7. THE MEANINGS OF THE TERM SYMPTOM a) a subjective manifestation of an illness (narrower sense), the objective one being named sign b) any manifestation of an illness (broader sense), signs being also symptoms of an illness and symptoms are signs of this illness c) any clinical data with diagnostic significance (subjective, objective or of other kind: e.g. abnormal traits of personality) the broadest sense of the term

III. GENERAL PSYCHIATRIC SEMIOLOGY


1. General psychiatric semiology differs from general somatic medicine semiology by a strictly specific semiology with different kinds of symptoms: a) autoplastic symptoms: subjective, intrapsychic caused and resented, e.g. anxiety b) somatoplastic symptoms: subjective, intrapsychic caused but bodily resented, e.g. psychogenic pain

III. GENERAL PSYCHIATRIC SEMIOLOGY


c) alloplastic symptoms: objective, observable, with two subtypes: - episodic: present only during an illness episode, e.g. psychomotor agitation - habitual: misbehavior with a permanent potential of manifestation, e.g. inappropriate seductiveness in behavior d) Abnormal traits of personality: deducible from a long time closely observed habitual misbehavior, e.g. impulsivity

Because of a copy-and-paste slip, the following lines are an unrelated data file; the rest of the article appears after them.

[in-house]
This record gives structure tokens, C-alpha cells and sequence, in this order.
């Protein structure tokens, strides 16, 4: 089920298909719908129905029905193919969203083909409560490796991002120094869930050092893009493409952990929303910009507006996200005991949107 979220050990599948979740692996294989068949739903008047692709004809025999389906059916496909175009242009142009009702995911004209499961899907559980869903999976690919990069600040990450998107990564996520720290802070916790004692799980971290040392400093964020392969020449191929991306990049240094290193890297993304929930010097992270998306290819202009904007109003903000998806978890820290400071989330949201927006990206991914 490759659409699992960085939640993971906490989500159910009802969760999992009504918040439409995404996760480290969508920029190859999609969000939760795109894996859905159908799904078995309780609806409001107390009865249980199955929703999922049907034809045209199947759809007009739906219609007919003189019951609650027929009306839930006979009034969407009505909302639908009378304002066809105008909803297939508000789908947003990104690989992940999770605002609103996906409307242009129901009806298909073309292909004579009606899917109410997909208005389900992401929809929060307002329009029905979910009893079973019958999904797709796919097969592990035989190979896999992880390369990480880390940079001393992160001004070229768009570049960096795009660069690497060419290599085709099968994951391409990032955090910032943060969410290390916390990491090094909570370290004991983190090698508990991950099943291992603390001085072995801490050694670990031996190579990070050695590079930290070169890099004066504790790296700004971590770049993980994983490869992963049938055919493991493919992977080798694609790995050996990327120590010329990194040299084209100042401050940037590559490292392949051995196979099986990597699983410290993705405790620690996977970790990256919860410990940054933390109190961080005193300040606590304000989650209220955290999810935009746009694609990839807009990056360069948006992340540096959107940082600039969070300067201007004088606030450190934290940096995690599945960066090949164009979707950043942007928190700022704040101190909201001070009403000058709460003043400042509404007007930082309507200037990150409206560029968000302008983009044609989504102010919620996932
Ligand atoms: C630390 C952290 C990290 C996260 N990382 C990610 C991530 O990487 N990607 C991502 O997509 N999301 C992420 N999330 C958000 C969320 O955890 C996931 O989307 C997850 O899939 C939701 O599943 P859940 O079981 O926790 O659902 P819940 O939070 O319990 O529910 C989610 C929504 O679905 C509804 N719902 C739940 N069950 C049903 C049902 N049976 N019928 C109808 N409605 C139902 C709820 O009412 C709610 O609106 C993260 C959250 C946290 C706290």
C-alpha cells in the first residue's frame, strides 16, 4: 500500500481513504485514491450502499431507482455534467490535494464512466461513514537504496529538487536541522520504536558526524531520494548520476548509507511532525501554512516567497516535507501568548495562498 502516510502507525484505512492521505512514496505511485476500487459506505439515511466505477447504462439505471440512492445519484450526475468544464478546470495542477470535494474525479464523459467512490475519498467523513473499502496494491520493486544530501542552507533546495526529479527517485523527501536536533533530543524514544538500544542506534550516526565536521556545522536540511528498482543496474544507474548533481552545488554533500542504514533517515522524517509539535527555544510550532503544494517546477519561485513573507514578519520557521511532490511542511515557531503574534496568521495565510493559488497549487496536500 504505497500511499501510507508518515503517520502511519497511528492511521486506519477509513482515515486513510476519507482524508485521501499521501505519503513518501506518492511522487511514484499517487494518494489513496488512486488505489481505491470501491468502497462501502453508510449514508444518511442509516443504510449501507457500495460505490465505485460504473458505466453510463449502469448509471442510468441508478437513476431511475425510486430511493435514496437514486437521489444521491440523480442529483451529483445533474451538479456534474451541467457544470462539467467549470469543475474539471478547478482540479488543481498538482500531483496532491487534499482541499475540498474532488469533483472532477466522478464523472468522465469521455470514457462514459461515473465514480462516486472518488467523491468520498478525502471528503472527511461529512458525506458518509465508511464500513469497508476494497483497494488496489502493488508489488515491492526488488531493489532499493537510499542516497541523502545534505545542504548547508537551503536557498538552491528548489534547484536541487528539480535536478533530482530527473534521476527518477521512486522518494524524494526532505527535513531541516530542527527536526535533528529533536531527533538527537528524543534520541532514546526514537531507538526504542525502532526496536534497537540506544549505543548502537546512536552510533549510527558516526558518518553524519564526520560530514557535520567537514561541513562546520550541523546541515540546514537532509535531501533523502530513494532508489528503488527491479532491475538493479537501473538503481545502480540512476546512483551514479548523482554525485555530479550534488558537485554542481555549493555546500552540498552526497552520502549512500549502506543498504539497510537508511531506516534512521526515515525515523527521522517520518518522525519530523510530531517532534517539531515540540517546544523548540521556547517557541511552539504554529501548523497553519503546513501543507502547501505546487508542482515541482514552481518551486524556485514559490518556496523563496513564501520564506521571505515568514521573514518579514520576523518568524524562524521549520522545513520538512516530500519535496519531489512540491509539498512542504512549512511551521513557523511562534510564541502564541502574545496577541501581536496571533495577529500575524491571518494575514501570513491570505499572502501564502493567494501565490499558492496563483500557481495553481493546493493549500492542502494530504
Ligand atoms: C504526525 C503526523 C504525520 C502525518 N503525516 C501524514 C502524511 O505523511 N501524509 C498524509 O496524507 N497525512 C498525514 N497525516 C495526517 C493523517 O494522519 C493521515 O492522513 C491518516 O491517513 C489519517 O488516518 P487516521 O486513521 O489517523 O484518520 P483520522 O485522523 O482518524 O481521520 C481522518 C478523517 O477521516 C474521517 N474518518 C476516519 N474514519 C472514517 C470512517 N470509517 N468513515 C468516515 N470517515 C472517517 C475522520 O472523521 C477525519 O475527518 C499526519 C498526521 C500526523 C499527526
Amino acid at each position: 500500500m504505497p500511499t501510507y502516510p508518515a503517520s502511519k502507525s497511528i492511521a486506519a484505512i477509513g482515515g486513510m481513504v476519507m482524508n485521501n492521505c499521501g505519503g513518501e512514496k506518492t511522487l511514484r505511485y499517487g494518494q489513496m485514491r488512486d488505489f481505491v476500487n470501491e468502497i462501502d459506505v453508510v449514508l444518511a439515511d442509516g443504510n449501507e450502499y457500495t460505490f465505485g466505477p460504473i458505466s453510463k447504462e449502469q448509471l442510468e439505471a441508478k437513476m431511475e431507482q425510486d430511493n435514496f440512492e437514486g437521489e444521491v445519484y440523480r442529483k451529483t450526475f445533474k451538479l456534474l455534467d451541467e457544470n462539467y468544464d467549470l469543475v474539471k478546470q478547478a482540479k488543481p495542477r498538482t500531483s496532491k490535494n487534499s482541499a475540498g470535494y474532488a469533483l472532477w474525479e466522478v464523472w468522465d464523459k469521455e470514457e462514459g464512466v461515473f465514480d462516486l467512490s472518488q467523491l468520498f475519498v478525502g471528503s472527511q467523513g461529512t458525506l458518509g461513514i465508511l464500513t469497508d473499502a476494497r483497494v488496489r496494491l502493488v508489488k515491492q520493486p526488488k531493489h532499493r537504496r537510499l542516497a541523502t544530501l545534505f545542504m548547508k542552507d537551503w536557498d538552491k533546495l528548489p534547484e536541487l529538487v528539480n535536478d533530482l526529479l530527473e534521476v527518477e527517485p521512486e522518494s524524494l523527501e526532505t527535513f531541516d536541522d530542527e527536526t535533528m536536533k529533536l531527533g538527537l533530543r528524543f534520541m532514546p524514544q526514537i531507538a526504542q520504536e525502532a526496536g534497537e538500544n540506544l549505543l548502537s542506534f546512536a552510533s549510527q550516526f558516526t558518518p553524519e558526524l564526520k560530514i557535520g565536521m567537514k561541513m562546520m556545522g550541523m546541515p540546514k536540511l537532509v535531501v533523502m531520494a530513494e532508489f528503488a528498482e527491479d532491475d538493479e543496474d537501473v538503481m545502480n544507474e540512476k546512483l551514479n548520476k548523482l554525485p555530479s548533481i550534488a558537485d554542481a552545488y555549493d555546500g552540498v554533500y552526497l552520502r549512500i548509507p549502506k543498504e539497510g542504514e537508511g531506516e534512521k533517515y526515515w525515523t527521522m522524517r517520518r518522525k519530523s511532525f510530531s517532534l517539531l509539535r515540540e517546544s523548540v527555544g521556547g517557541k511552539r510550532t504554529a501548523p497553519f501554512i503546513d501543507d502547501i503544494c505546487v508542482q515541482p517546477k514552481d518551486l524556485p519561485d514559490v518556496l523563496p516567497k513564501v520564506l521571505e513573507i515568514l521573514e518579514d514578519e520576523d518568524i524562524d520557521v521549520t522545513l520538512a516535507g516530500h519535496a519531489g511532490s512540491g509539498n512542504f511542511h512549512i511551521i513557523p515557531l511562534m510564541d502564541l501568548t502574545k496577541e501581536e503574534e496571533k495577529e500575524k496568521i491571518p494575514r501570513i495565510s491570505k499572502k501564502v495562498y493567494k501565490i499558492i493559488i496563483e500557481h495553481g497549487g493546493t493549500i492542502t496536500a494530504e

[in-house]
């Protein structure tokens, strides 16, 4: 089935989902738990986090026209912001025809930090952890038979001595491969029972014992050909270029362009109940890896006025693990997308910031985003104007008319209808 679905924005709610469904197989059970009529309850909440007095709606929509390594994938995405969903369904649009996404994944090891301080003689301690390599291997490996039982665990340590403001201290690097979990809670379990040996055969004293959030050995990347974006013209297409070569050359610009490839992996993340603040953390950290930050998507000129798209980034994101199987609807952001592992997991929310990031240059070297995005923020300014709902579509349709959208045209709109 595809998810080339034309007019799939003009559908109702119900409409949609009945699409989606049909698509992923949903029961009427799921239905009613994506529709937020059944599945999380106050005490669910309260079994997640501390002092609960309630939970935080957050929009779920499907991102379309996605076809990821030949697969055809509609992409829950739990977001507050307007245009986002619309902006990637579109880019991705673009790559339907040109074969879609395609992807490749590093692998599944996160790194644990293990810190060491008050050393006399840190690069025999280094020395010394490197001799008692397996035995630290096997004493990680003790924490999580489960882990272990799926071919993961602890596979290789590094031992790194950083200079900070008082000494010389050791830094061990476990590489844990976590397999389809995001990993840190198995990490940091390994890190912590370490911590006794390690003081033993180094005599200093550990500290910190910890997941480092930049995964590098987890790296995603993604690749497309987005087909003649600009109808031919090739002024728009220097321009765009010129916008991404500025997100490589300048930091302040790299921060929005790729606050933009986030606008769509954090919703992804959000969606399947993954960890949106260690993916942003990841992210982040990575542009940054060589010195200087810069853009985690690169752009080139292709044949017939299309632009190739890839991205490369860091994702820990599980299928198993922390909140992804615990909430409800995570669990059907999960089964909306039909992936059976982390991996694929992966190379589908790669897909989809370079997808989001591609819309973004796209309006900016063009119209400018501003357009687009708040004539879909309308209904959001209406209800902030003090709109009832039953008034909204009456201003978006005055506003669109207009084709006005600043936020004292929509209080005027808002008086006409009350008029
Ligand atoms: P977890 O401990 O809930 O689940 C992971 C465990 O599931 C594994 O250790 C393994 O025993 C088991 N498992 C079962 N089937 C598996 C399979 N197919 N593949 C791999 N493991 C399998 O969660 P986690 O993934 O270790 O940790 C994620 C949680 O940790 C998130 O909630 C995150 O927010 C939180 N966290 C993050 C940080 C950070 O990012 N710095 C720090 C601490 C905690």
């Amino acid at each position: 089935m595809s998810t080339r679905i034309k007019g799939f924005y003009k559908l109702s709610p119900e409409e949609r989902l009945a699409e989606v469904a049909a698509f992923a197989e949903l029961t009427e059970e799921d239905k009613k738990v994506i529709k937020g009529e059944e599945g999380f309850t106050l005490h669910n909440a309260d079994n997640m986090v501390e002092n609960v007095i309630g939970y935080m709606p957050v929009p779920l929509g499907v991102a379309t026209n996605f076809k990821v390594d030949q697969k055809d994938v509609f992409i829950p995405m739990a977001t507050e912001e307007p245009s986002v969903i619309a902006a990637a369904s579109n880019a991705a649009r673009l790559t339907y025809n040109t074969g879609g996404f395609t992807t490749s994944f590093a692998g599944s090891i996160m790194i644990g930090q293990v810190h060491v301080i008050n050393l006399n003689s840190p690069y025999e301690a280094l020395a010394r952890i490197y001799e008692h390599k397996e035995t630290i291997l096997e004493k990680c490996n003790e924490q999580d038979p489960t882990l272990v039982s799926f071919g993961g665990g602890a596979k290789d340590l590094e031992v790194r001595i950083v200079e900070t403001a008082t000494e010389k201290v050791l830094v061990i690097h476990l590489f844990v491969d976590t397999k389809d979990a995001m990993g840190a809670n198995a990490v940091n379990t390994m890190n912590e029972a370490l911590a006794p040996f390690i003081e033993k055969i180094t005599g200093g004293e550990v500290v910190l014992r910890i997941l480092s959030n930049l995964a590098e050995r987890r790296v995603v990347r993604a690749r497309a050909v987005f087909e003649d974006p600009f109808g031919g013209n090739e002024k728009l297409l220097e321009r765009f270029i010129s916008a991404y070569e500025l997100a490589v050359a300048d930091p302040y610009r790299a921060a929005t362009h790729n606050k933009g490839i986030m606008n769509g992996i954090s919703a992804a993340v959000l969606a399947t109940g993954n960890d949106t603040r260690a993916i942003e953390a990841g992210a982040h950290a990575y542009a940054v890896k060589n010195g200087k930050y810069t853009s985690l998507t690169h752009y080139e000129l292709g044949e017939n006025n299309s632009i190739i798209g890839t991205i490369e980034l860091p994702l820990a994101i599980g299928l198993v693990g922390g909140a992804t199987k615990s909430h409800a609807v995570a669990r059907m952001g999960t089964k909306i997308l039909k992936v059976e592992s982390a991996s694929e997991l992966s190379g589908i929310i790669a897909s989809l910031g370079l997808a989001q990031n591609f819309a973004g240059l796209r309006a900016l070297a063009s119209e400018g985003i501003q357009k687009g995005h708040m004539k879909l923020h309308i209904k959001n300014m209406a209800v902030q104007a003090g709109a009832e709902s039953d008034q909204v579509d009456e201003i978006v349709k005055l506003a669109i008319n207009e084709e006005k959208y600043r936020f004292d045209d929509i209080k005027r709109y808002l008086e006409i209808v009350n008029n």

III. GENERAL PSYCHIATRIC SEMIOLOGY


2. frequently, the psychiatric semiology is presented in psychiatric literature (books, chapters): a) inappropriate, as clinical description of mental disorders (Cavenar and Brodie) b) much extensively, as a descriptive psychopathology (Sims) c) as a simply glossary in which symptomatologic and nonsymptomatologic terms are mixed (Sadock)

GENERAL PSYCHIATRIC SEMIOLOGY